The World Health Organization says the number of reported Ebola cases has surpassed 13,700, a jump of more than 30% since the last numbers were released four days ago.
Dr. Bruce Aylward, assistant director-general of the WHO, said the big increase in cases is likely because of previous under-reporting.
As of today, there have been 13,703 reported cases of Ebola, the organization tweeted, with 13,676 of those in Guinea, Liberia and Sierra Leone, the three most affected countries in this outbreak.
The fatality rate in those countries has remained consistently around 70%, Aylward said.
Speaking to reporters in Geneva, Aylward said there is some indication that safe burials and education efforts in Liberia are helping bring the numbers down, but he cautioned against assuming that Ebola was coming under control there or in any of the three countries most affected by the disease.
"Getting a slight decrease in the number of cases on a day-to-day basis versus getting this thing closed out is a completely different ballgame," Aylward said, adding that he is "terrified" people will misinterpret the data and think officials are successfully containing the disease.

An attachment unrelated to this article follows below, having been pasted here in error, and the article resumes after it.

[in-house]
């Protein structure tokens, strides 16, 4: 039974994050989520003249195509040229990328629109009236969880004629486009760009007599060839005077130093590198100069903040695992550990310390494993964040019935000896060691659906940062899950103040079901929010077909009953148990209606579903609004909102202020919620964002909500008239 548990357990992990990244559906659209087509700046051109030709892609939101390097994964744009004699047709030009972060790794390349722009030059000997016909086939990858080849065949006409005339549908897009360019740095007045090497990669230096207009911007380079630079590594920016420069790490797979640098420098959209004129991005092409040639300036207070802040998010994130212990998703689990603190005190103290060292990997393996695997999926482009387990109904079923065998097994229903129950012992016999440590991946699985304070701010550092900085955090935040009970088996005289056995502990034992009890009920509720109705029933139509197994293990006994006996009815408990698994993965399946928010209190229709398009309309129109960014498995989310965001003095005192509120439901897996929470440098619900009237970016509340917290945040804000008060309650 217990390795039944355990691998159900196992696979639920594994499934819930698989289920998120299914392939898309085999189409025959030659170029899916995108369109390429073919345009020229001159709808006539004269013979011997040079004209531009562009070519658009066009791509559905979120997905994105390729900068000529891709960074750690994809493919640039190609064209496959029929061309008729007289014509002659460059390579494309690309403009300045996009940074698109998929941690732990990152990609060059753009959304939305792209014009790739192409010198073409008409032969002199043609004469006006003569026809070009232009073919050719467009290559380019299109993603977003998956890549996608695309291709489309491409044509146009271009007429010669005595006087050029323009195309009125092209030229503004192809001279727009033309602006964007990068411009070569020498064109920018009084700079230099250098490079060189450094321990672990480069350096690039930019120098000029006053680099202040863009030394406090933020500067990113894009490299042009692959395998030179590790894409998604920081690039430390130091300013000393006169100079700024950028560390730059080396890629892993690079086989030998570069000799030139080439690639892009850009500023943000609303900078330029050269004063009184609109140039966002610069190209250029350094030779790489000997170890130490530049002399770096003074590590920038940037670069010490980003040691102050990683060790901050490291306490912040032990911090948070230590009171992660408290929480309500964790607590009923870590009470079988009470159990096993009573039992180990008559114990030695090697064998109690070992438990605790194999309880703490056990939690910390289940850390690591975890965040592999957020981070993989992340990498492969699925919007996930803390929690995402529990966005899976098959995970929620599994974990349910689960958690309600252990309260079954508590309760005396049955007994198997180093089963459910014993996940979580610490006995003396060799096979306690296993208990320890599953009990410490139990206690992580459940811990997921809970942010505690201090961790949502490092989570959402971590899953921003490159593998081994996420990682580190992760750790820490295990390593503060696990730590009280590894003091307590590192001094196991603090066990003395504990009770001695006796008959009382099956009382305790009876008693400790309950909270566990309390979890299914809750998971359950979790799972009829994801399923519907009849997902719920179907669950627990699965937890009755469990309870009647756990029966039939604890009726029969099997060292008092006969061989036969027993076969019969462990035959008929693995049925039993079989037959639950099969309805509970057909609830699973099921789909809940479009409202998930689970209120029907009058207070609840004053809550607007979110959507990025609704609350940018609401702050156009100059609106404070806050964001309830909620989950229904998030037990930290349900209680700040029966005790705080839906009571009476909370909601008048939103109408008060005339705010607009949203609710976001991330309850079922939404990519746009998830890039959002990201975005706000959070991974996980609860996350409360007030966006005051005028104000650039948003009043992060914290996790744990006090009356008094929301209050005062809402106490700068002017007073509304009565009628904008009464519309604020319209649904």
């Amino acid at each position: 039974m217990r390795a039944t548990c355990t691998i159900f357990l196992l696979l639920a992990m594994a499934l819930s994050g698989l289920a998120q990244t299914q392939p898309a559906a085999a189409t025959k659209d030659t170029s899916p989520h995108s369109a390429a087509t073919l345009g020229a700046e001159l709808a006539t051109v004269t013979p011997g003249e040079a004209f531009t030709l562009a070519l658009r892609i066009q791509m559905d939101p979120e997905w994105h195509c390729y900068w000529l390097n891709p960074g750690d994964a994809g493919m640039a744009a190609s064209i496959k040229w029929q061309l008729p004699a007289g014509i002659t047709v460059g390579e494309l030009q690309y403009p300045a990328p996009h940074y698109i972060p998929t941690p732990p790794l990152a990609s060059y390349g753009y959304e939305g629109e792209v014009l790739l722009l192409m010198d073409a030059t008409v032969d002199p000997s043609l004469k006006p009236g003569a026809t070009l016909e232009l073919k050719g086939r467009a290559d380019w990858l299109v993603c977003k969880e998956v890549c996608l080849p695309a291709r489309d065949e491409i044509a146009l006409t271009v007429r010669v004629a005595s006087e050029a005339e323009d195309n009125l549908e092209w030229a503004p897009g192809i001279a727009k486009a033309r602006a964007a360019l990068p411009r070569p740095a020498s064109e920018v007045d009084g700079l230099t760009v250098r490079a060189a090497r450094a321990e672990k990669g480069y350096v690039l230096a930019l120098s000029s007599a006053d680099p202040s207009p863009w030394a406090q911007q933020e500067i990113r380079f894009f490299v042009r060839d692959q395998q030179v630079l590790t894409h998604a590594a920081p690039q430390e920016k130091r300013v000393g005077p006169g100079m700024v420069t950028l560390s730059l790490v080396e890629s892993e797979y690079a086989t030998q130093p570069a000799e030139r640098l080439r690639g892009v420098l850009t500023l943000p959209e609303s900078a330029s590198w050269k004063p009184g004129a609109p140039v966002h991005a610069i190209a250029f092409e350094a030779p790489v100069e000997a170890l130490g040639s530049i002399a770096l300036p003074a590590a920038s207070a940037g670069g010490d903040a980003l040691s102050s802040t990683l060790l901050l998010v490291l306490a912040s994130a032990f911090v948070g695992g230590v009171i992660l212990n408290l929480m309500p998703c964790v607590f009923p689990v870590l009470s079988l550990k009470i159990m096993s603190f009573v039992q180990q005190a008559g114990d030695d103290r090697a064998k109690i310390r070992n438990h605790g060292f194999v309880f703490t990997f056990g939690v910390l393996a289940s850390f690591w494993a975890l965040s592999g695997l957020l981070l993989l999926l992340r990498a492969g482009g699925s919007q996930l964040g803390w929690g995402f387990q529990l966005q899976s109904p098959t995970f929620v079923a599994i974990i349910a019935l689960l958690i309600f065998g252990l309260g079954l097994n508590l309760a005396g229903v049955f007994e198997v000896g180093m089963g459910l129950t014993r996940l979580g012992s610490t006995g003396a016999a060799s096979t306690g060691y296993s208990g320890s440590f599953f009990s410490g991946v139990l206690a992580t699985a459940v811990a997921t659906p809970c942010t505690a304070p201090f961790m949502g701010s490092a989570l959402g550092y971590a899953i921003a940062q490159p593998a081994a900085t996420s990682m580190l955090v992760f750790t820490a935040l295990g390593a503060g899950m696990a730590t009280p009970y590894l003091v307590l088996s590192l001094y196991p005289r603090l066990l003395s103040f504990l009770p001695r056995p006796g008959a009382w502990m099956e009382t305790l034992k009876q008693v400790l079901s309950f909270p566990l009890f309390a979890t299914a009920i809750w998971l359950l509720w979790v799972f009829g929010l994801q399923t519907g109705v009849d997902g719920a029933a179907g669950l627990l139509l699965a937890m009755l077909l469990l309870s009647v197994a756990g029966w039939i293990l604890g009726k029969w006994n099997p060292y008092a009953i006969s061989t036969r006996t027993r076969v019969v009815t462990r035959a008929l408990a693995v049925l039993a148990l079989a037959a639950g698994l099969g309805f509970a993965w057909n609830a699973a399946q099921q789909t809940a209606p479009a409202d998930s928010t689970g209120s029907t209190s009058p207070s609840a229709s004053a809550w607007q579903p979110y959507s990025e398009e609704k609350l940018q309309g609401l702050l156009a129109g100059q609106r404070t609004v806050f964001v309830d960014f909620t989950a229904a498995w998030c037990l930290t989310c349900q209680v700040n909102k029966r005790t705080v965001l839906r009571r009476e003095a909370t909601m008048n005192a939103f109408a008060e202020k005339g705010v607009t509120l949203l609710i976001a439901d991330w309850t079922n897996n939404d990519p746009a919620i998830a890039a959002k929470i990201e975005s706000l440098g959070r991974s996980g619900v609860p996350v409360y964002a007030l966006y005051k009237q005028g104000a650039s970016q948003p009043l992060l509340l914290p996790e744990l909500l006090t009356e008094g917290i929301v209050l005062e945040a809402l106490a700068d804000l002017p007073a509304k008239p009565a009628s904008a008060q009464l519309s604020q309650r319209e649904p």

"That's like saying your pet tiger is under control," he told reporters. "A couple of burials go wrong in a couple of places, and you start a whole set of new transmission chains and the disease starts trending upward again."
He noted some encouraging signs, including the opening of the first community care center in Port Loko, Sierra Leone, a smaller facility designed to isolate and provide basic care to potential Ebola patients. Aylward said he is "cautiously optimistic" about the apparent week-to-week decrease of new Ebola cases in Liberia, and the opening up of available beds there.
According to Aylward, the WHO hopes to increase the capacity of Ebola wards in those three countries from 1,047 currently to 3,100 in a total of 37 facilities by the end of November. Ultimately, Aylward has said, the WHO hopes to step up capacity to 4,700 beds in 56 Ebola treatment centers, but is still seeking foreign medical teams to staff them all.